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February 16, 2005
Kyoto, Oil, and You

As the Kyoto treaty goes into effect today, despite the U.S. shunning, I'm reminded of Thomas Friedman's column from this weekend, linking our pathetic stance on environmental issues with Islamic terrorism.

It's an interesting argument, one I happen to agree with.

The basic hypocrisy is this: the Bush administration and conservative leaders in general tend to favor a hands-off approach to environmental laws. They don't think the government should tell business what to do, and they believe that pollution controls hinder business growth. They think that leaving industry to police itself is enough. They consistently oppose legislating energy conservation, such as raising fuel efficiency standards for cars. And, of course, Kyoto.

The link to terrorism comes in when you consider that a huge portion of the money we spend on oil goes to countries like Iran and Saudi Arabia. Our government is making a lot of noise about Iran's nuclear weapons programs, while back home the oppose policies that would rob these regimes of income. So, in essence, we're paying our enemies, and the less attention we pay to energy conservation, the more aggressive these states can become, since they become more financially independent.

So if you drive a Hummer or some other gas-guzzling behemoth and it has a "Support Our Troops" ribbon on it, you're a hypocrite. If you want to really support our troops and their mission in the Middle East - whatever that is this week - you may want to consider how much your lifestyle is funding the people who are trying to kill them.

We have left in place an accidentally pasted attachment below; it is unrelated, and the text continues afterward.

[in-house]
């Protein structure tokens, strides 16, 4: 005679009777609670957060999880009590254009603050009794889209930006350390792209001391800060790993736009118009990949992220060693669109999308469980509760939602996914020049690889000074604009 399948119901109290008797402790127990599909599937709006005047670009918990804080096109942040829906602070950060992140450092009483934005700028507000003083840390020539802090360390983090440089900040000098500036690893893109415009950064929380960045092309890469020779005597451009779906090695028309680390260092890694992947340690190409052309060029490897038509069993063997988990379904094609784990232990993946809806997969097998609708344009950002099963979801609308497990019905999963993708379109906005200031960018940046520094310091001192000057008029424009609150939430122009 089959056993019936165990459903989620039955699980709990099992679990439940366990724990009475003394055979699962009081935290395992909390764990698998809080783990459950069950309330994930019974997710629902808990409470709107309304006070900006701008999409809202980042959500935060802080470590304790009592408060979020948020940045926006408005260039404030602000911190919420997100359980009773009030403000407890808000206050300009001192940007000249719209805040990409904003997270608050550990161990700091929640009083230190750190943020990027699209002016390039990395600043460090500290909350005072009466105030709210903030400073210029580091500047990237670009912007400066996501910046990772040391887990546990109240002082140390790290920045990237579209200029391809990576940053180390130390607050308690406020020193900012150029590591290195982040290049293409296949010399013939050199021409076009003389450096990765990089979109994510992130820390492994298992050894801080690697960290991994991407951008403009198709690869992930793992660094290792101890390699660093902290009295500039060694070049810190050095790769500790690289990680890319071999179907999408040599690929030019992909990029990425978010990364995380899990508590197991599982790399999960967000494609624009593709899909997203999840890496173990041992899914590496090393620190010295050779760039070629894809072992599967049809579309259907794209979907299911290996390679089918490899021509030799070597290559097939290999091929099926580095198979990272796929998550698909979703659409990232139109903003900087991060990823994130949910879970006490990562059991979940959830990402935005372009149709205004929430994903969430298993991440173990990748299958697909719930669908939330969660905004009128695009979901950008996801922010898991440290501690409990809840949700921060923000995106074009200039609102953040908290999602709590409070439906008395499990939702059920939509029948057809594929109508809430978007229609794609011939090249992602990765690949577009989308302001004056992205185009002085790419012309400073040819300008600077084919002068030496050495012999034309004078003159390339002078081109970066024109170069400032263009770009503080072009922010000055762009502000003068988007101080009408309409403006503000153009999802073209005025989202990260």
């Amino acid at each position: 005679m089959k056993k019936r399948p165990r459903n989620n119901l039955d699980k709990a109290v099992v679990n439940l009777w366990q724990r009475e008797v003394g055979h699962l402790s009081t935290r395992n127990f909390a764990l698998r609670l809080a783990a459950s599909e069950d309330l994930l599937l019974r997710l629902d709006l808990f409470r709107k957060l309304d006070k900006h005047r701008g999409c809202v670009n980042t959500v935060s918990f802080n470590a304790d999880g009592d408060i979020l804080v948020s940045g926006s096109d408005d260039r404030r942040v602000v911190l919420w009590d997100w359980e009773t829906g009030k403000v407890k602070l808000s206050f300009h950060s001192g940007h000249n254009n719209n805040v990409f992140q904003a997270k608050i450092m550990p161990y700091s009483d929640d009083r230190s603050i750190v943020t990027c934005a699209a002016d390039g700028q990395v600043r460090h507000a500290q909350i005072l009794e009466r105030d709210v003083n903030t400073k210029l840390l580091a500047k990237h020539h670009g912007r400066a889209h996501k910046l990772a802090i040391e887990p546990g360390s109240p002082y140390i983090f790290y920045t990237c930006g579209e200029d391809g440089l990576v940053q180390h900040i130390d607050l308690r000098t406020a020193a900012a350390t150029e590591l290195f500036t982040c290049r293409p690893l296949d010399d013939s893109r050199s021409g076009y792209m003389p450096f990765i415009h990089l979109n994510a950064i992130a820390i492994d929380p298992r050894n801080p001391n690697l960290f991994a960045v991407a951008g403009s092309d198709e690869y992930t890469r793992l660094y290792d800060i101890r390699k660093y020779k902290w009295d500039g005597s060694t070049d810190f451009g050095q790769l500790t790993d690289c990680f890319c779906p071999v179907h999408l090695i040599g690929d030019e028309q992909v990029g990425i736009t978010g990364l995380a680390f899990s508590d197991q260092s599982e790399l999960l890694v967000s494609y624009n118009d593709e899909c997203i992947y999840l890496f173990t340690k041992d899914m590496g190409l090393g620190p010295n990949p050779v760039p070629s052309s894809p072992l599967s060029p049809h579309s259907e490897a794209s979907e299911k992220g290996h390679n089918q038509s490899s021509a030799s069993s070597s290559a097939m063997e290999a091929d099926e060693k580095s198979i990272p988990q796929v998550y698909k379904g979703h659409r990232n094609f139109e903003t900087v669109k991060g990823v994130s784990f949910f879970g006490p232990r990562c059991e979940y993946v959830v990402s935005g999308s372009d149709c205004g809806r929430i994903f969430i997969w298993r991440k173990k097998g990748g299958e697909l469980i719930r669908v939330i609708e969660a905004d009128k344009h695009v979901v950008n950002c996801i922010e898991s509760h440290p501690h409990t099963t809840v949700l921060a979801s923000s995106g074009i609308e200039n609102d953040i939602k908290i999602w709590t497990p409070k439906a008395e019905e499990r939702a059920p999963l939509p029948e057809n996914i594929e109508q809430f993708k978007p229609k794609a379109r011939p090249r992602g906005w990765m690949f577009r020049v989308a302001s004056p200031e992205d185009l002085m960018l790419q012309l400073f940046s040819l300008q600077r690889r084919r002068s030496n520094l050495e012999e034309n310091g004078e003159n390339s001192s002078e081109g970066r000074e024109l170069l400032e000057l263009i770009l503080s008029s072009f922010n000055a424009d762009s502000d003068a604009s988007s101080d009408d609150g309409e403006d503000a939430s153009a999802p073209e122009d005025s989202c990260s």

We use more energy than any country in the world. Oil prices are not going to go down over the long term, they will only go up. Think about it.

By adamantly refusing to do anything to improve energy conservation in America, or to phase in a $1-a-gallon gasoline tax on American drivers, or to demand increased mileage from Detroit's automakers, or to develop a crash program for renewable sources of energy, the Bush team is - as others have noted - financing both sides of the war on terrorism. We are financing the U.S. armed forces with our tax dollars, and, through our profligate use of energy, we are generating huge windfall profits for Saudi Arabia, Iran and Sudan, where the cash is used to insulate the regimes from any pressure to open up their economies, liberate their women or modernize their schools, and where it ends up instead financing madrassas, mosques and militants fundamentally opposed to the progressive, pluralistic agenda America is trying to promote. Now how smart is that?

New York Times


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